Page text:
If your resume lists dates prior to 2005, then you’re drawing less attention to your qualifications and more attention to your age. You should also remove any mention of your high school, your college graduation dates unless you graduated within the last five years, and outdated software skills.
If the thought of cutting your career in half is causing you anxiety, try to look at your resume from an employer’s perspective. More experienced candidates will likely expect a higher salary, so a younger candidate may be a safer bet. Age discrimination is a serious career-advancing threat that you can eliminate by choosing to focus on your last 10-15 years.
5 | Add Some Personality With Color
Applicant Tracking software, the software employers use to collect resumes and narrow down candidates, is more advanced than the outdated articles online are giving them credit for. You don’t have to worry so much about formatting your resume. Applicant Tracking software doesn’t care about bold, underlined, italicized, colored, or color-filled text.
So use conservative color to show off a bit of your personality! You can (and should!) add color to your name, section headings, and other design elements to stand out from the figurative stack of black-and-white resumes without being flagged by employer software.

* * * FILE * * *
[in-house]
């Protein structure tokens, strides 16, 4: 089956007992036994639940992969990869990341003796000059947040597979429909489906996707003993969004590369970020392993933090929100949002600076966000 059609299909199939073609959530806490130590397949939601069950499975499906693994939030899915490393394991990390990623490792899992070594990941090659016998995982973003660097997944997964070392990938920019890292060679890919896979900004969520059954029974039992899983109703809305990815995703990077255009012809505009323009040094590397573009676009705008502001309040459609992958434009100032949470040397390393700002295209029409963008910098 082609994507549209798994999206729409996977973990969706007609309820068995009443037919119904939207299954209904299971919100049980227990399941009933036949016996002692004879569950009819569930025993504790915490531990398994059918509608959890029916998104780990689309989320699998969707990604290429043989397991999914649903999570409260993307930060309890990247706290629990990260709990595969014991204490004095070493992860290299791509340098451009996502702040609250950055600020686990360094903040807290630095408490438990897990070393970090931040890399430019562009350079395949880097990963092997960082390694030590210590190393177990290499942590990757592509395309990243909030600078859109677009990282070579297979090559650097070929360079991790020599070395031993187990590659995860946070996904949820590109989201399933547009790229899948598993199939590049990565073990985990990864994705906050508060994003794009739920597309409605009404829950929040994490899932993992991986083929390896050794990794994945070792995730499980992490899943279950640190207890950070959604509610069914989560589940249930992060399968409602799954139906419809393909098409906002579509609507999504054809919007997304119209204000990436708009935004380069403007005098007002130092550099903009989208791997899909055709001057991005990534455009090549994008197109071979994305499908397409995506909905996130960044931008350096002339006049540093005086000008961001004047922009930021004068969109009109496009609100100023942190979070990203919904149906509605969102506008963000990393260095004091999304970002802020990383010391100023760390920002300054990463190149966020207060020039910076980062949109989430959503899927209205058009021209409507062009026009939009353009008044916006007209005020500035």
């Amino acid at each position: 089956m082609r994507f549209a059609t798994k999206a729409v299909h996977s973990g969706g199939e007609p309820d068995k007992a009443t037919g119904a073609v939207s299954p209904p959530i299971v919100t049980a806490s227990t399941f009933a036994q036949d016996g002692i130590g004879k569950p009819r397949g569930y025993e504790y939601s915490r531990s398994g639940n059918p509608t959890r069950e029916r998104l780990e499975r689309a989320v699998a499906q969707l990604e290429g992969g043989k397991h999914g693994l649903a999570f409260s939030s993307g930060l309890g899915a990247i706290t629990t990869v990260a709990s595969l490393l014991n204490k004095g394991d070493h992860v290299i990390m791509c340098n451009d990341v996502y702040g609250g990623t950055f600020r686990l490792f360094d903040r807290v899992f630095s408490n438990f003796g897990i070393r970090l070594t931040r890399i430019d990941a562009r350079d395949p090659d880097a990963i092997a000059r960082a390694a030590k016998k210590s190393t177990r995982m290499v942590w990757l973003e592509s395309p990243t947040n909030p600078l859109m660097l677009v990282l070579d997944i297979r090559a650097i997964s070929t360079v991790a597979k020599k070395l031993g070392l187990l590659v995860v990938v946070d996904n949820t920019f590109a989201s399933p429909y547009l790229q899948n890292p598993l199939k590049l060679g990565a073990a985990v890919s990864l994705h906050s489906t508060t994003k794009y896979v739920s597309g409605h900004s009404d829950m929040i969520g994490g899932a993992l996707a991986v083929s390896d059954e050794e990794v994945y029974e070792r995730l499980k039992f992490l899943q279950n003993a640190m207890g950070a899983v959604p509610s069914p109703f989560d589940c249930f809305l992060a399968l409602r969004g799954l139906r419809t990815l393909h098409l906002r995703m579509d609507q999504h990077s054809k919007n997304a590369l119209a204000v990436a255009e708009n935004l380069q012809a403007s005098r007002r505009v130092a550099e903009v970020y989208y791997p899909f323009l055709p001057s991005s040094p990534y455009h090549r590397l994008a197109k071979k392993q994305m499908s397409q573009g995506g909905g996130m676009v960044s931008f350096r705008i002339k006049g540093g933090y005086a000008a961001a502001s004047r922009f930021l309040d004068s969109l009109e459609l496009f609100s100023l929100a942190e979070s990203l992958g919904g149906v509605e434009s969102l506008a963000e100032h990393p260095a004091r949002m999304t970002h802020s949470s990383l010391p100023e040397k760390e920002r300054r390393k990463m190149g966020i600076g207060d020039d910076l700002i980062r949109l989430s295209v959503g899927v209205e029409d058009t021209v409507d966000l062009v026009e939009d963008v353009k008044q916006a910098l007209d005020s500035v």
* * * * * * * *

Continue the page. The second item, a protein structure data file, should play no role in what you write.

6 | Replace Less Relevant or Outdated Skills
If you haven’t updated your resume in a while, you likely have outdated skills that need replacing. Remove any buzzwords, or negative keywords, that should be evident in your experience such as:
+ Team player
+ Go-to person
+ Hard worker
Even if you’re not actively looking for a new job right now, you should search for job postings to see how employers are describing the skills and experience you have. When you are actively searching for a job, make sure you’re replacing skills in your resume with the terminology used by the company in the job posting.
7 | Add Job-related Training
Showing advancement through your career is important but not always possible. Keeping your skills fresh and up-to-date through job shadowing, on-the-job training, and online courses can show your commitment to professional development. These are details you should also be adding to your resume.
There are several credible websites offering affordable courses for a wide variety of topics including Udemy, Lynda, and Coursera.
8 | Target Your Resume For Each Job
Broad resumes just don’t work anymore, especially if you’re applying to jobs online. If you’re not targeting your resume for every job application, you’re likely slowing down your job search unnecessarily. Here are a few strategies to quickly and easily target your resume:
+ At the top of your resume, add and adjust a Resume Title that reflects the job title you are applying for.
+ Rework your Branding Statement to address the main goals of the company or the job you are applying for.
+ Replace less relevant skills with keywords listed in the job postings (as mentioned above).
+ Adjust your job summaries in your Experience section to focus on the skills and experiences that are more relevant to your job target.